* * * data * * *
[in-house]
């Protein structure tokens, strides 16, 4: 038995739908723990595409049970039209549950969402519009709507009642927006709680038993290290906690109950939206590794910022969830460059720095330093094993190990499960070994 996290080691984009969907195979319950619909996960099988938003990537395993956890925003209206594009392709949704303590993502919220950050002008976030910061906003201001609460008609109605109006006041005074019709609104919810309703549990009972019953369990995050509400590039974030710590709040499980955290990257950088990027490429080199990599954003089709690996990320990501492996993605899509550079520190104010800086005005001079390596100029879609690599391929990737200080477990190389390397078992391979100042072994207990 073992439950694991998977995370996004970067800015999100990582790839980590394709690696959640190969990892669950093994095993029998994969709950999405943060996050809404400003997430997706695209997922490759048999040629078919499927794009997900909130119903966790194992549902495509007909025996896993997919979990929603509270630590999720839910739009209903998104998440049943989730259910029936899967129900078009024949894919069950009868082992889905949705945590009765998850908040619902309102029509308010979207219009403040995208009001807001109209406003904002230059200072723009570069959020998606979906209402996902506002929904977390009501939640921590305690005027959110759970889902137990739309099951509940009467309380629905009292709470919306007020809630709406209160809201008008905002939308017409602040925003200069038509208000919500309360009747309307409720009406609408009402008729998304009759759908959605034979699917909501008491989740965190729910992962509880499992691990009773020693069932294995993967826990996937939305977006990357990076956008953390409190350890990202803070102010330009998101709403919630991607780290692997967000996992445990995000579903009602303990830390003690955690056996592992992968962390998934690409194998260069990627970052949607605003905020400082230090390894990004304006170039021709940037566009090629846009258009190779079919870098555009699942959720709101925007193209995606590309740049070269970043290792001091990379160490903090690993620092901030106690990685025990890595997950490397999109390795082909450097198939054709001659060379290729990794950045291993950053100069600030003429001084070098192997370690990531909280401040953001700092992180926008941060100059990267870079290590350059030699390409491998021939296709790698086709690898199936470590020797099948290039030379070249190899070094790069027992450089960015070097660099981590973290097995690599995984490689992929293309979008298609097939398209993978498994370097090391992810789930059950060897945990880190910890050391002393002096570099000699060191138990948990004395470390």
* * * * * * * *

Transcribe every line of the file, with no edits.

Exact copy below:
[in-house]
């Protein structure tokens, strides 16, 4: 038995739908723990595409049970039209549950969402519009709507009642927006709680038993290290906690109950939206590794910022969830460059720095330093094993190990499960070994 996290080691984009969907195979319950619909996960099988938003990537395993956890925003209206594009392709949704303590993502919220950050002008976030910061906003201001609460008609109605109006006041005074019709609104919810309703549990009972019953369990995050509400590039974030710590709040499980955290990257950088990027490429080199990599954003089709690996990320990501492996993605899509550079520190104010800086005005001079390596100029879609690599391929990737200080477990190389390397078992391979100042072994207990 073992439950694991998977995370996004970067800015999100990582790839980590394709690696959640190969990892669950093994095993029998994969709950999405943060996050809404400003997430997706695209997922490759048999040629078919499927794009997900909130119903966790194992549902495509007909025996896993997919979990929603509270630590999720839910739009209903998104998440049943989730259910029936899967129900078009024949894919069950009868082992889905949705945590009765998850908040619902309102029509308010979207219009403040995208009001807001109209406003904002230059200072723009570069959020998606979906209402996902506002929904977390009501939640921590305690005027959110759970889902137990739309099951509940009467309380629905009292709470919306007020809630709406209160809201008008905002939308017409602040925003200069038509208000919500309360009747309307409720009406609408009402008729998304009759759908959605034979699917909501008491989740965190729910992962509880499992691990009773020693069932294995993967826990996937939305977006990357990076956008953390409190350890990202803070102010330009998101709403919630991607780290692997967000996992445990995000579903009602303990830390003690955690056996592992992968962390998934690409194998260069990627970052949607605003905020400082230090390894990004304006170039021709940037566009090629846009258009190779079919870098555009699942959720709101925007193209995606590309740049070269970043290792001091990379160490903090690993620092901030106690990685025990890595997950490397999109390795082909450097198939054709001659060379290729990794950045291993950053100069600030003429001084070098192997370690990531909280401040953001700092992180926008941060100059990267870079290590350059030699390409491998021939296709790698086709690898199936470590020797099948290039030379070249190899070094790069027992450089960015070097660099981590973290097995690599995984490689992929293309979008298609097939398209993978498994370097090391992810789930059950060897945990880190910890050391002393002096570099000699060191138990948990004395470390």